Garden Variety

Do you run with a fast crowd of “live beautiful and die young” annuals, or are you in a faithful relationship with perennials? Are you digging deep for potatoes or keeping it light and bright with herbs? Do you look at weeds with the eyes of a disciplinarian or an oppurtunist? Whatever your definition of delight, the gardener’s rewards are natural beauty or fresh flowers– or both.

In celebration of our season in the sun, we’re exploring simple, flexible recipes for the freshest “out of the dirt and onto the plate” dinner possible. Every dish features early-season edible flowers and baby greens, a weed or two, and other often overlooked offerings from Mother Nature. Give these spritely flavors some palate time: You will appreciate your garden of earthly delights in new, unforgettable ways.

Image 6-9-18 at 6.24 PM

Early Summer Salad

Get down low to the ground to spot the tiniest leaves of weedy mustard garlic, dandelions, and cress: They’re delicious at this size. Clip a handful of baby lettuces. Pluck some vegetable sprouts: red beets and rainbow kale are the prettiest. Boil a fresh egg and some baby potatoes, but not too much. Plate-up these fresh miracles with blue borage flowers, bachelor button petals, and your very first marigolds. Drizzle oh-so-lightly with a shortcut Green Goddess dressing made with store-bought Ranch purée in a blender with a small handful of arugula and parsley, and one small close of raw garlic. Grind some fresh pepper (maybe pink?) and sprinkle with coarse salt.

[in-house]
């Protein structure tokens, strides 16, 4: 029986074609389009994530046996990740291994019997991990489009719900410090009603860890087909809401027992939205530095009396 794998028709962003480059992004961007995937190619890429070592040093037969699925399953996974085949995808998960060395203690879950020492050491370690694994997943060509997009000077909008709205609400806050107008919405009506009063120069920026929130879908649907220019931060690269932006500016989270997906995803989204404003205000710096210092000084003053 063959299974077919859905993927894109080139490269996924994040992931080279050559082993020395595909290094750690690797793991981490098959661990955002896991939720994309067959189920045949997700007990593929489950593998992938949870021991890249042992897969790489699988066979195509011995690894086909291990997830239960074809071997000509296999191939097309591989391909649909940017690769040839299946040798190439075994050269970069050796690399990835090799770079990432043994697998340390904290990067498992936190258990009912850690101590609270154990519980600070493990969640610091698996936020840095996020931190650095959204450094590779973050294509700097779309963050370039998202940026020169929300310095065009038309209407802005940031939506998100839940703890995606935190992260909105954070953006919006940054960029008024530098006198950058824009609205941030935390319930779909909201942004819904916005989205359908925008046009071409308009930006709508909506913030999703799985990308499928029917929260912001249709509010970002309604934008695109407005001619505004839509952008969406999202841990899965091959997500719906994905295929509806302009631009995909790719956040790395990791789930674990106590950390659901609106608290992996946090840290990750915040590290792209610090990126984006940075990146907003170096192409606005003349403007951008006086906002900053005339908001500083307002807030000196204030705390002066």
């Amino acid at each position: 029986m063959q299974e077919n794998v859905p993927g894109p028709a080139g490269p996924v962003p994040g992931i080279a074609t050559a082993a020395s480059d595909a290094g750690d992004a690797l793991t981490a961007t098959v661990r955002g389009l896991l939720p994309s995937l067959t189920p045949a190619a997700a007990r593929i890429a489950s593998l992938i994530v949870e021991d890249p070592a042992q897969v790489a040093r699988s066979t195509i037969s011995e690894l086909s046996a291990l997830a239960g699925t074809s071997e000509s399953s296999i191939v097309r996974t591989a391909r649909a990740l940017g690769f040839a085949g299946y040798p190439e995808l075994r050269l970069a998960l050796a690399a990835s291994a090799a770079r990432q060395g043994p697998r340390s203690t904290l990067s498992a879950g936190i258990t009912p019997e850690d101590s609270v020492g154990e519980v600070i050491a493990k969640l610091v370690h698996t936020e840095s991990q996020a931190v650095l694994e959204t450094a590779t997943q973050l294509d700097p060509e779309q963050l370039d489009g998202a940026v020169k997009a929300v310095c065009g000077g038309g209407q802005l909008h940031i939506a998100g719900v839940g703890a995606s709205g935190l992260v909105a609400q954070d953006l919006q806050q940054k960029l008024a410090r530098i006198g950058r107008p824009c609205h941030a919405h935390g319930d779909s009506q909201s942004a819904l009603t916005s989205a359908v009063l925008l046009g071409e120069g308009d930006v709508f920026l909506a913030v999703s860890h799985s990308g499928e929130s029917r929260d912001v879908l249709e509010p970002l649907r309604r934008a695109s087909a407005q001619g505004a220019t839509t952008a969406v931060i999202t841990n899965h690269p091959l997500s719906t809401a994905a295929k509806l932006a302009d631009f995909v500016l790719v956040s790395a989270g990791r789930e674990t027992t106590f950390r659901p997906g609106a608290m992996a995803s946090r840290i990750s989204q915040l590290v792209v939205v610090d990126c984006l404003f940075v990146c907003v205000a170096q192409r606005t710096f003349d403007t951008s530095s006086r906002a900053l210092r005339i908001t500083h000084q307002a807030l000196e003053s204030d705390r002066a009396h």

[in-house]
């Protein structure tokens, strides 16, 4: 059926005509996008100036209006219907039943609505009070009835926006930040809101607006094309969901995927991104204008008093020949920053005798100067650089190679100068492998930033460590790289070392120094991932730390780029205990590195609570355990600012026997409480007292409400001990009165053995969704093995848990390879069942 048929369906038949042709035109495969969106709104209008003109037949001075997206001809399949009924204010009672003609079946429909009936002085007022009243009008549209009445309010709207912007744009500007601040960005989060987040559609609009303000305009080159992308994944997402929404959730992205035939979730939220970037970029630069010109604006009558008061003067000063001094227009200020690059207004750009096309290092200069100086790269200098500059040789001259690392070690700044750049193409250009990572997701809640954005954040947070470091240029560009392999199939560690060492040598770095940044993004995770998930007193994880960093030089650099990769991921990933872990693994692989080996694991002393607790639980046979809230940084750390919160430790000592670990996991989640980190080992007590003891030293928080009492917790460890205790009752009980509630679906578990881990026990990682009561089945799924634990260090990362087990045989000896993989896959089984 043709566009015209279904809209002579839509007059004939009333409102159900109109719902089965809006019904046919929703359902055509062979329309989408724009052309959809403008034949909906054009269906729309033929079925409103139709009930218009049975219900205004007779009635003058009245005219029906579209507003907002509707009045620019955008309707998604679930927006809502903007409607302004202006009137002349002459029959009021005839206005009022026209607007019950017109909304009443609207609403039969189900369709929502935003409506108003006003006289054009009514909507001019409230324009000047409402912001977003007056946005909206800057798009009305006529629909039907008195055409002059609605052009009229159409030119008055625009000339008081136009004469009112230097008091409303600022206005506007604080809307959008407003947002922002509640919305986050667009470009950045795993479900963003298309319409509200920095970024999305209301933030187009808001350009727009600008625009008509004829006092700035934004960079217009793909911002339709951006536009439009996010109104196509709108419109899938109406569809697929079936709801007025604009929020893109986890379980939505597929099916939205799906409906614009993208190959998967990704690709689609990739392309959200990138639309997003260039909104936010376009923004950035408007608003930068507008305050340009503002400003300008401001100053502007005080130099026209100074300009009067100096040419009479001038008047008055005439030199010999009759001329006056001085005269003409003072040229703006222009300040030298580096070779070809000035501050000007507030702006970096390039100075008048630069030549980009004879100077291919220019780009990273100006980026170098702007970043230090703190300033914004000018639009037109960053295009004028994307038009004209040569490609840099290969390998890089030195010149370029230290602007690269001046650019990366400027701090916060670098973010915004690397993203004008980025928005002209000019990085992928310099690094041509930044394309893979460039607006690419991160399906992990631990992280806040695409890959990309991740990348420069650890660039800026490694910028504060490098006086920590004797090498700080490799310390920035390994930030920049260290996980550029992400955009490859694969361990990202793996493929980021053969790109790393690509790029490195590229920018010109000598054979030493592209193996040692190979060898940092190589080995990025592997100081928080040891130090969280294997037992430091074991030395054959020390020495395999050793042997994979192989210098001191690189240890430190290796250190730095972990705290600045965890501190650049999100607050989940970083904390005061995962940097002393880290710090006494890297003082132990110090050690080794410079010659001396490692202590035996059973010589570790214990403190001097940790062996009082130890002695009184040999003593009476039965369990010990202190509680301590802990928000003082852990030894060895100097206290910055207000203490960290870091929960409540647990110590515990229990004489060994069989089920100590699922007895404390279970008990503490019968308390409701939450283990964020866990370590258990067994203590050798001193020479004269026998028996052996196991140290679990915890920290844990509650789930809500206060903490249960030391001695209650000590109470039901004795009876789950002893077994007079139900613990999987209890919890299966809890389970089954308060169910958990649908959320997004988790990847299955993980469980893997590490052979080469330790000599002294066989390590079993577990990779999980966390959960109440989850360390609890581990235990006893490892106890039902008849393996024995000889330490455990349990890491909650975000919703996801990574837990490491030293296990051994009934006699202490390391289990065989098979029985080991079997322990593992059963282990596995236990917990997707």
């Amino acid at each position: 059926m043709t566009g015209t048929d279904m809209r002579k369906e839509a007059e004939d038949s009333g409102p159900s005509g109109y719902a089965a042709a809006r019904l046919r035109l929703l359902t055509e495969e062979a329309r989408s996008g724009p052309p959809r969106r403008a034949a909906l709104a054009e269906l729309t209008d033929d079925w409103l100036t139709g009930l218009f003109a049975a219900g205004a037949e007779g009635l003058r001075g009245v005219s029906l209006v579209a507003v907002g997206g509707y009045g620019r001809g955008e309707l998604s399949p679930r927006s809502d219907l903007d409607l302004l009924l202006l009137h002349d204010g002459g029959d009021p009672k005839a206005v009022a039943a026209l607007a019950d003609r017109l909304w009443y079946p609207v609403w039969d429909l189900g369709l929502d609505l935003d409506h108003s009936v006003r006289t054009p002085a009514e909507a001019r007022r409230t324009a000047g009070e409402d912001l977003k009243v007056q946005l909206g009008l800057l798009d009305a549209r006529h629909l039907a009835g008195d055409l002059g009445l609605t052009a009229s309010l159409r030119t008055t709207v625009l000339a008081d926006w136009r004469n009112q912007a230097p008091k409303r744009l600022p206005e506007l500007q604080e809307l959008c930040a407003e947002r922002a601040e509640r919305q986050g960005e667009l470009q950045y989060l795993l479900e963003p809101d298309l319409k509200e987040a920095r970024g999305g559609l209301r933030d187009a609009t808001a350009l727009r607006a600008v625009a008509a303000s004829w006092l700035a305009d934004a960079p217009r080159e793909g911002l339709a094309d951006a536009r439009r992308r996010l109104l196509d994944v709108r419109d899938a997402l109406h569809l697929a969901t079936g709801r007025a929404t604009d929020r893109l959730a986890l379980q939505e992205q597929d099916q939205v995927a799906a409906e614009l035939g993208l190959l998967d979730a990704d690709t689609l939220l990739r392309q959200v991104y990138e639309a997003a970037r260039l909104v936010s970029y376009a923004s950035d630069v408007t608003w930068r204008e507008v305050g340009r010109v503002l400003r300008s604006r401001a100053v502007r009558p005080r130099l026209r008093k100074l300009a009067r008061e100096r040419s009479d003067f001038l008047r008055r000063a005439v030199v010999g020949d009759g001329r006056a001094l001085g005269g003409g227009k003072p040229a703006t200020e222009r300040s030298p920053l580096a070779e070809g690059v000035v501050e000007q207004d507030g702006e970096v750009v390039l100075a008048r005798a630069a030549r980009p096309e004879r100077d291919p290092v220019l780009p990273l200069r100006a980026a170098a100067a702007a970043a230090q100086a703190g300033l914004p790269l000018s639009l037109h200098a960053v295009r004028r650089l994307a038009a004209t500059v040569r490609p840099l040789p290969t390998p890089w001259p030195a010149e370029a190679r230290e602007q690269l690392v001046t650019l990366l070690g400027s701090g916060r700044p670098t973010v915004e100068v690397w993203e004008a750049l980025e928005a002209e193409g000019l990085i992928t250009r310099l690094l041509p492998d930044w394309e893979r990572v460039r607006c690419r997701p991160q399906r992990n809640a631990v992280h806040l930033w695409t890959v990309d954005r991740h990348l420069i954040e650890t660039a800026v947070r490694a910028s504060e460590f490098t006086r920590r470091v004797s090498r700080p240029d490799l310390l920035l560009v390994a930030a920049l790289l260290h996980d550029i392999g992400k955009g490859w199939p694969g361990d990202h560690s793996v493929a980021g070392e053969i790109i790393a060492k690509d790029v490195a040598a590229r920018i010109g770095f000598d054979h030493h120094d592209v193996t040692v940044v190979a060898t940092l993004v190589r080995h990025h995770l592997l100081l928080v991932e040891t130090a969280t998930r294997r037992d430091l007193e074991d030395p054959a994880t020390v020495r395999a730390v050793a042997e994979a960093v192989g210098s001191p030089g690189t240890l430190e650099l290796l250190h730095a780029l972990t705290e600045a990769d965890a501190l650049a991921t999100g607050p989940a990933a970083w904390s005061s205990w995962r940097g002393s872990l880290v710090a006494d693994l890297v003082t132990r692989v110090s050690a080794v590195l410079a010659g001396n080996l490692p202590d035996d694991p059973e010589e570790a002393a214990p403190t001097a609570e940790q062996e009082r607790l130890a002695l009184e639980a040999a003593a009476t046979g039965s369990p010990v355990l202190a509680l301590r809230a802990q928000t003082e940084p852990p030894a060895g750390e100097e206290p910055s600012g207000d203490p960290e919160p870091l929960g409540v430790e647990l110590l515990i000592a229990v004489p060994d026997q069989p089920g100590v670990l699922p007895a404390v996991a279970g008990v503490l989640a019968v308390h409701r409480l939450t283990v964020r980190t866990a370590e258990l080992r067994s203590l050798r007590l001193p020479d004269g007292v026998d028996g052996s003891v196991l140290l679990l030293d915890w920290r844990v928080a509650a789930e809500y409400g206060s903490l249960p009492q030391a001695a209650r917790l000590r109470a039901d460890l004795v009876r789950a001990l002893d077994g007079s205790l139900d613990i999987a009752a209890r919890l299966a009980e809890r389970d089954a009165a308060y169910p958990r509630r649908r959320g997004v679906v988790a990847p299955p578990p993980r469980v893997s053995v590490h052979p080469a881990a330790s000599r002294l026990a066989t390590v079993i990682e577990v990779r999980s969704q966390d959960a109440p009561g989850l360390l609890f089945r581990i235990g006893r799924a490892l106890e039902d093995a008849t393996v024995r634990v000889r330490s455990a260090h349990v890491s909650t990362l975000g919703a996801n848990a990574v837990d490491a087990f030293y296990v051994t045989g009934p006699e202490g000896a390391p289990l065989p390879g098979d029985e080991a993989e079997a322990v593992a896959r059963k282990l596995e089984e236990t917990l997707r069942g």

Image 6-9-18 at 6.52 PM

Tempura Flowers

Harvest a few fat red rose buds, a dozen radiant dandelion flowers and a handful of their leaves. Add carnations, daisies, marigold, nasturtiums and sprigs of sage, basil and your favorite tender herbs. Mix self-rising flower, sparkling water, pinches of nutmeg and salt into a thin batter. Bathe your blossoms in batter, and deep fry in hot canola oil until golden and crisp. Serve piping hot with  a dipping sauce of 4 T soy sauce, and one T each of rice wine vinegar, sesame oil and chili oil, sprinkled with toasted sesame. Keep your garden shears handy: you will want a second batch of these garden fritters.

Image 6-9-18 at 6.42 PM

Tuna Poke

Chop a half-pound of tuna steaks into half-inch cubes. Dice one jalepeño (removing seeds and ribs if you like a milder spiciness), and one half of a large sweet onion. Toss with black and white sesame seeds, 2 T soy sauce and 1 T sesame oil. Garnish with shiso leaves, which have been known to run rampant in local backyards.


Minimalist Steak

Rub olive oil into a nice cut of organic beef. (We use grass-fed, free-range Longhorn steak from Barberry Farm in Sewickley Heights.) Sprinkle with kosher salt and fresh black pepper and rub it down again. Before you hit the grill just long enough to get it to medium rare, char six shishito peppers and remove the stems. Purée them with lemon juice, salt and pepper, and sprigs of parsley, thyme and a few leaves of sage. Gradually add olive oil until just a little bit drippy. Drizzling the mild heat of shishito peppers over freshly grilled meats elevates BBQ into an art form.

Image 6-9-18 at 6.48 PM

Fresh and Frozen Popsicles

Spike these artful popsicles as grown-up aperitifs or focus on teas and juices for your young ones. The more alcohol you add, the crumblier the popsicles, so limit the booze to half of your liquid mixture– or add simple syrup for a harder freeze. Making beautiful pops is easier with horizontal molds: compose the herbs, petals, and crushed fruits after you pour in the liquid.

Try mixing fresh orange juice and proseco in equal parts and add tendrils of English lavender and a bit of fine orange zest from a microplane. Sweetened hibiscus tea and rosé wine are the perfect foil for fresh raspberries and savory hot pink beet shoots. Butterfly pea flowers make purple tea. Sweeten it with simple syrup and add St. Germain liqueur along with fresh mint leaves– or use gin, lime juice and cilantro. Once you get started, this adventure never ends. You’ll find yourself  wondering what other garden jewels you can sweeten and freeze in popsicle form.